There are so many endless possibilities when it comes to decorating your home. It lets your creativity shine. There are downfalls to decorating your home, I have done this. Sometimes you just choose the wrong theme, color, or it’s just all wrong! Here are five of the top mistakes I have made and that you can avoid.

Color

I have been here, more then once! This can be a mistake that happens too often. Color is a very important part of the interior decorating process. It is very possible to go too dark, bright, or just something to plain. So, when choosing colors, try to avoid all white, bright hues, or real dark hues. You want to choose some thing subtle, but fun. I have done the too dark and it threw off the whole rooms’ decor.

Theme

Choosing the right theme can make all the difference. This will set the look for one whole room. So when you choose to decorate, find a theme that is you and can last a while. I have chose themes that are dull and I want to change in a month. Be sure not to stray from your favorites. Like, if you love vineyards, go with this theme. It could help you to come up with more ideas, sense its something you love. I have chose a theme of semi interest and it ended up being more boring then ever.

Busyness

This is a decorating mistake that I have also made too many times. Have you done this too? Chose too much for one room? This is definitely a mistake you want to avoid. Don’t over do the items put in any one room. Such as frames, statues, vases, etc. Too many of these items can throw the room all out of whack. People will have their eyes busy, instead of taking in the room all at once.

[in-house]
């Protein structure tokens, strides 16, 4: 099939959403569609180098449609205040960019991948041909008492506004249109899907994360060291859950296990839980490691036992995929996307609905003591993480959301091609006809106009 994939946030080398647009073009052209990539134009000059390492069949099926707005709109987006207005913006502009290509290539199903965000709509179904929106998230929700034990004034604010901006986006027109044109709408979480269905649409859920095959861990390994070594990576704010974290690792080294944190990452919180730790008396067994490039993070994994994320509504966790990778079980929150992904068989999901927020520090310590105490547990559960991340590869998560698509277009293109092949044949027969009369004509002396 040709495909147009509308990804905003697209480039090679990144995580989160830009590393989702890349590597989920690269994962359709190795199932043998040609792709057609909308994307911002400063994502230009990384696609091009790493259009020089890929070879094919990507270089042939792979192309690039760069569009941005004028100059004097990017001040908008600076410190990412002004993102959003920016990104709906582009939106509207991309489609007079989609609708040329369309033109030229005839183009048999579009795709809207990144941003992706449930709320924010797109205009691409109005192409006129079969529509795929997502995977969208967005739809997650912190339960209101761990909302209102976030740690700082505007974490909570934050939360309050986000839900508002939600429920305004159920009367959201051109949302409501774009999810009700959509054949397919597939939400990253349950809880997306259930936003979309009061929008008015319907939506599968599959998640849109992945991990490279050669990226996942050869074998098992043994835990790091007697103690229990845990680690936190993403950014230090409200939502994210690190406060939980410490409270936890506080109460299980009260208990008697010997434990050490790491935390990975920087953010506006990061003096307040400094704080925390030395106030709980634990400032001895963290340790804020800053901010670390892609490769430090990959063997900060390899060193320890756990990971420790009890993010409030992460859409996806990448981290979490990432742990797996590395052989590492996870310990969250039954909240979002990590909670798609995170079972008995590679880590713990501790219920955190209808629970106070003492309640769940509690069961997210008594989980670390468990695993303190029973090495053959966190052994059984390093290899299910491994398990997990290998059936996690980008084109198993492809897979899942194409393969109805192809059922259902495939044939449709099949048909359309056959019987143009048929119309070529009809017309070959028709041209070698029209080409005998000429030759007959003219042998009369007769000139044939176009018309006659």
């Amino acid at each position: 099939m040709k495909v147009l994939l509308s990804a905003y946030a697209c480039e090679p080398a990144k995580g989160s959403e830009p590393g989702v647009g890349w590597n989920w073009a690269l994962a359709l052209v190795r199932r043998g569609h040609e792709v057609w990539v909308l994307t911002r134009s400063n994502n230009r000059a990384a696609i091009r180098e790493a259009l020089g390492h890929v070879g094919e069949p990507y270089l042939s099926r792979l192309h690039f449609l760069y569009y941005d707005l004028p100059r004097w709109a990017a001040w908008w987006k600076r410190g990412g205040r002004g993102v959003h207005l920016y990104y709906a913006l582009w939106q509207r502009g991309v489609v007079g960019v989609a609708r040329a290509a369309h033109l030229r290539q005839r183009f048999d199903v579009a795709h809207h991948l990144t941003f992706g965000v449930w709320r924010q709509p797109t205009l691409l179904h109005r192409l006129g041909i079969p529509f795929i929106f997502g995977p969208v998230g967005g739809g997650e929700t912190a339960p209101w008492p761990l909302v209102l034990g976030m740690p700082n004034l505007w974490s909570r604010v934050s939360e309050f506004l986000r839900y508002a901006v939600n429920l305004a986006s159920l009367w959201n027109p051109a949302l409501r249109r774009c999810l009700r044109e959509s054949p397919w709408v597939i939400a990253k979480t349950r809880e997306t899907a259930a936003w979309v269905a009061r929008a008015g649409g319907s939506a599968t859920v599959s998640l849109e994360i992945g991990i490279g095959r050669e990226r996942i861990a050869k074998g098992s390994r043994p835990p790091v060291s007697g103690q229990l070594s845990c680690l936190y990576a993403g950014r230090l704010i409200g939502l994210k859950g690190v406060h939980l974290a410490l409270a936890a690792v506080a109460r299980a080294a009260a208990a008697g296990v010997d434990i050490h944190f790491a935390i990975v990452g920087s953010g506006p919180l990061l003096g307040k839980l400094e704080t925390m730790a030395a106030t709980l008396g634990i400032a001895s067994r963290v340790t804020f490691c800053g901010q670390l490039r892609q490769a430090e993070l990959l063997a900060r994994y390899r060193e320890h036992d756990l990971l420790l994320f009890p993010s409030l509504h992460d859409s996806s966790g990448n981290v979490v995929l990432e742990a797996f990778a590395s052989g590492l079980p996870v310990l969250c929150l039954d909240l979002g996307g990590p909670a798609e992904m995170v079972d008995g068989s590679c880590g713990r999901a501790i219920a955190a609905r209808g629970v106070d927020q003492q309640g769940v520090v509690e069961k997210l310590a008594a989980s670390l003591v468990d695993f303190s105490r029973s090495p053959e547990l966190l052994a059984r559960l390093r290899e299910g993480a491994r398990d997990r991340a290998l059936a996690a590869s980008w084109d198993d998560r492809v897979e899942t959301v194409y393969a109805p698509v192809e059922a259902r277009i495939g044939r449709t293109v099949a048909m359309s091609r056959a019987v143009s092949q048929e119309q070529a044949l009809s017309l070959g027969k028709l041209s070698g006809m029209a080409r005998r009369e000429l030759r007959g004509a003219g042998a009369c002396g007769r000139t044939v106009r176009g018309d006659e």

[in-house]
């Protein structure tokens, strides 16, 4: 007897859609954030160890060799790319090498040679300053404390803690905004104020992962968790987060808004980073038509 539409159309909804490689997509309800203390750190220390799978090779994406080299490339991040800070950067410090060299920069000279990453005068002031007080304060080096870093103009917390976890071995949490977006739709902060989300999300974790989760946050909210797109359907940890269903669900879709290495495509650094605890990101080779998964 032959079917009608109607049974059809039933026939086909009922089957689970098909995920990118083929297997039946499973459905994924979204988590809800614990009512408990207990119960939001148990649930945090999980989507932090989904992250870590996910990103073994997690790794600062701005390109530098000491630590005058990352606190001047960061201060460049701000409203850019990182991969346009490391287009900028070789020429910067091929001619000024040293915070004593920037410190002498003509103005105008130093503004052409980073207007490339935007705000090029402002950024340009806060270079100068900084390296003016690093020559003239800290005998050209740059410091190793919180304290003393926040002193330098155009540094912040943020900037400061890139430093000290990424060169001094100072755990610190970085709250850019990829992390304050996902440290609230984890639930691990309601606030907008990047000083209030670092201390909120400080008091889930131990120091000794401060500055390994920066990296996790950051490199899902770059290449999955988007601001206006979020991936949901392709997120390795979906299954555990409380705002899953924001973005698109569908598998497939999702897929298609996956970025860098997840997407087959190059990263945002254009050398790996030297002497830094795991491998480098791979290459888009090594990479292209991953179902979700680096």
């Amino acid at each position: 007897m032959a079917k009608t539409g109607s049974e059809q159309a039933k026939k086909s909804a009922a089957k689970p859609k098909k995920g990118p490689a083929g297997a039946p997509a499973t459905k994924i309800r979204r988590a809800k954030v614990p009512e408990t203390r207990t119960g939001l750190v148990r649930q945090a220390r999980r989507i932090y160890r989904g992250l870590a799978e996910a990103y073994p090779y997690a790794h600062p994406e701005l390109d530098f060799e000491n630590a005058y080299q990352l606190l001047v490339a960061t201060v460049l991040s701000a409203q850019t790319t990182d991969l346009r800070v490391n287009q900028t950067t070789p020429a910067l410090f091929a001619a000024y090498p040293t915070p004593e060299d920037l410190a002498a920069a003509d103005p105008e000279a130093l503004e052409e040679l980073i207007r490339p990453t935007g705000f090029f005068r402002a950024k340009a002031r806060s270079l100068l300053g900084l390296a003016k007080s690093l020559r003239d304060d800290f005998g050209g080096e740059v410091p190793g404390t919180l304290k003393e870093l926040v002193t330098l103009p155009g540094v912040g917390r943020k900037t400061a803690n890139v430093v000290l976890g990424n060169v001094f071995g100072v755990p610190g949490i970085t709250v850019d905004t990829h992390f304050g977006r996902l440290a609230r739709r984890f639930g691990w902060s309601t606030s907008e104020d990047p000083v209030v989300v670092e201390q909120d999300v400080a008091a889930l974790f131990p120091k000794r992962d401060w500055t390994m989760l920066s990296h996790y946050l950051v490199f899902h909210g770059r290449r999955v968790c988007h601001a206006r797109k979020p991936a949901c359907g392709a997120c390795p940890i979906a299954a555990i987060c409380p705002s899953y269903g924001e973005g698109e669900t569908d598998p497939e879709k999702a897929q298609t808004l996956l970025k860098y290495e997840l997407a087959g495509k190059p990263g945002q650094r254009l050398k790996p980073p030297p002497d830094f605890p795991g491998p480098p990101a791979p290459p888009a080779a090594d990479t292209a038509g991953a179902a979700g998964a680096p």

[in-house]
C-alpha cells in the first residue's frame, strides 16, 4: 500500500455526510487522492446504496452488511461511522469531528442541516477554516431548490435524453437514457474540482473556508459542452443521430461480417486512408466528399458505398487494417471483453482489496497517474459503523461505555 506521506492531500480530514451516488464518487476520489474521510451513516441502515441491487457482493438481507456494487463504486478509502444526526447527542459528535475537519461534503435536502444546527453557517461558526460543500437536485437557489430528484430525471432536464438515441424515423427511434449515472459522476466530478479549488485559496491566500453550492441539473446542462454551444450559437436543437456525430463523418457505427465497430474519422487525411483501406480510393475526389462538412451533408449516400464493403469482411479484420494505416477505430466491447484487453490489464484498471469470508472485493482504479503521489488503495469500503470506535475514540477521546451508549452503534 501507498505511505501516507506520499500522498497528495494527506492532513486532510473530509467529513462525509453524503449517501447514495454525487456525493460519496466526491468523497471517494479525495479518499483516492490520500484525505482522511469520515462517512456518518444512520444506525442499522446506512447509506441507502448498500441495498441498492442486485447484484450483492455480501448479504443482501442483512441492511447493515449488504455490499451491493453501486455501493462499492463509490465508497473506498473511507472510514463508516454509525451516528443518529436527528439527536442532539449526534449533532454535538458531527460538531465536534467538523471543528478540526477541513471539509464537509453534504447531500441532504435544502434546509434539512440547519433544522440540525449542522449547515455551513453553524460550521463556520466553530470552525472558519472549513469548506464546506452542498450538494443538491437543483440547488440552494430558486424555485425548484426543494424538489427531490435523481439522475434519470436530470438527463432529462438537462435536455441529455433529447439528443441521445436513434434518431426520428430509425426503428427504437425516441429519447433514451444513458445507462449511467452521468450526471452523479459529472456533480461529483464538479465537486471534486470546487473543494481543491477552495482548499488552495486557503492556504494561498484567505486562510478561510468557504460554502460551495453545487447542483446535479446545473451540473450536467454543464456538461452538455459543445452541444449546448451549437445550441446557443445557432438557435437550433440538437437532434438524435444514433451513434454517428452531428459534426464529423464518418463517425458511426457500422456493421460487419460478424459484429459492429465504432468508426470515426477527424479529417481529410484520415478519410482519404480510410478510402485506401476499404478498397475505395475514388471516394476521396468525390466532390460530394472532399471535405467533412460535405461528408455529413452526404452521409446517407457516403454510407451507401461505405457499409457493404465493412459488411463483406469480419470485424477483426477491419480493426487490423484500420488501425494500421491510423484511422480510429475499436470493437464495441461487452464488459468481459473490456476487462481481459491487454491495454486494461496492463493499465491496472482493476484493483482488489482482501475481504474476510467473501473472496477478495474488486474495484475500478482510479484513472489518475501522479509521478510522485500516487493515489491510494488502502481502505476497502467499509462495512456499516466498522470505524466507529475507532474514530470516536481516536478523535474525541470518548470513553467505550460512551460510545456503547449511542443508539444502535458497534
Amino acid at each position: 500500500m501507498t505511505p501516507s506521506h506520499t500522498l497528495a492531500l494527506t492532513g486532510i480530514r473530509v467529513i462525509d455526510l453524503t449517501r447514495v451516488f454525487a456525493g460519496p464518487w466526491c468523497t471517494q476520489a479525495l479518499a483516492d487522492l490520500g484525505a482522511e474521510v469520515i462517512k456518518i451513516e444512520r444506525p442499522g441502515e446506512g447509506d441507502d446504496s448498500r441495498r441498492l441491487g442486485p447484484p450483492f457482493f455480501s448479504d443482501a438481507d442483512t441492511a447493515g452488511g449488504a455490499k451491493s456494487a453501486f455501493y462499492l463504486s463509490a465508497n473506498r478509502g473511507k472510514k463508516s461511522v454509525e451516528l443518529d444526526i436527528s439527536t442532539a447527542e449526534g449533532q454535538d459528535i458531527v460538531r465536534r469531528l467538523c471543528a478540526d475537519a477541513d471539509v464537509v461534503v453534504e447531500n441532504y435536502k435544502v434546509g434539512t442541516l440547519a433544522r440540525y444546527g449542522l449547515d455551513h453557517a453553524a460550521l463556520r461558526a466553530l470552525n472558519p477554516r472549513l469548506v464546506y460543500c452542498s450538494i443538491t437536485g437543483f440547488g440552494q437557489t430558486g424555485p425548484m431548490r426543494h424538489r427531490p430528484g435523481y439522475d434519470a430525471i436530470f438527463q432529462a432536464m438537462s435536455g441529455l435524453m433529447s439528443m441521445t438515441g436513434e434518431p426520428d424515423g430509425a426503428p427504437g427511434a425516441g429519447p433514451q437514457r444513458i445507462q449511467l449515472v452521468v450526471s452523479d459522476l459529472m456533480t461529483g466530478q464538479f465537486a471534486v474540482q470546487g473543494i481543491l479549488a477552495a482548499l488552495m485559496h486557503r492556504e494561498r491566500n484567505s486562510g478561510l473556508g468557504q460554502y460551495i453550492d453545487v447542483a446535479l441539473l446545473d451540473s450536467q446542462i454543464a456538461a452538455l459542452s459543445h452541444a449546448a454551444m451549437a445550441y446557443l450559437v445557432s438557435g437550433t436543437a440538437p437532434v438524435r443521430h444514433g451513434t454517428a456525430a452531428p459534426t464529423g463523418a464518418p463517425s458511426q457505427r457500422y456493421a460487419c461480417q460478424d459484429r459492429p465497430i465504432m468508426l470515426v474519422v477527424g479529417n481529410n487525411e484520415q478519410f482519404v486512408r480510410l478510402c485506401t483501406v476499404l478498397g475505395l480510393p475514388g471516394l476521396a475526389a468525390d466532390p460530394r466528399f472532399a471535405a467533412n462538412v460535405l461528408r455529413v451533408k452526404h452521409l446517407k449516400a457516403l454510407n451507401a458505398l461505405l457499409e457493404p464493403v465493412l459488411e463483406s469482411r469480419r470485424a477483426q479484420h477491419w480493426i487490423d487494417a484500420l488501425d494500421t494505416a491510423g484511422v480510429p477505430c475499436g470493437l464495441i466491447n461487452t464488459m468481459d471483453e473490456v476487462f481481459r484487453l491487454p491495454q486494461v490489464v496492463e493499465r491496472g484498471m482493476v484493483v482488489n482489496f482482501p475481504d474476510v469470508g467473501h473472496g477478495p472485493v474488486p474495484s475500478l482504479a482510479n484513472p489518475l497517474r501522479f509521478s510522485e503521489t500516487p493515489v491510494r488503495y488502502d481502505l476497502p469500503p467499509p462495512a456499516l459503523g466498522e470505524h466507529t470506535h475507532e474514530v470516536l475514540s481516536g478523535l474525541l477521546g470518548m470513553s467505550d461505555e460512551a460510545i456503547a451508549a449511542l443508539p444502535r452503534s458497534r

Matching

When it comes to decorating your home, don’t forget the theme. I have done this. Did it look ridiculous? Yes, of course. Now, not all needs to match perfectly, but you don’t want to have too many things going on at once. If your theme is grapes/vineyards, don’t mix in Italian/spaghetti theme. It looks odd and I don’t like it.

Knowing the Theme

The best thing to do, is remind people of your decor choice. If you chose orchids, make sure your family and friends are aware of this. Or you may just end up with sunflowers instead. You want to put out items you have been given, but sometimes it can throw off your decor choices. So, the best thing to do, is to be sure people are aware of your decor and the gifts your given are used, yet it does not throw off your decorating taste.

All these interior decorating choices are important when it comes to your home. From personal experience, its usually easier to learn form others mistakes, then from having to go through it yourself.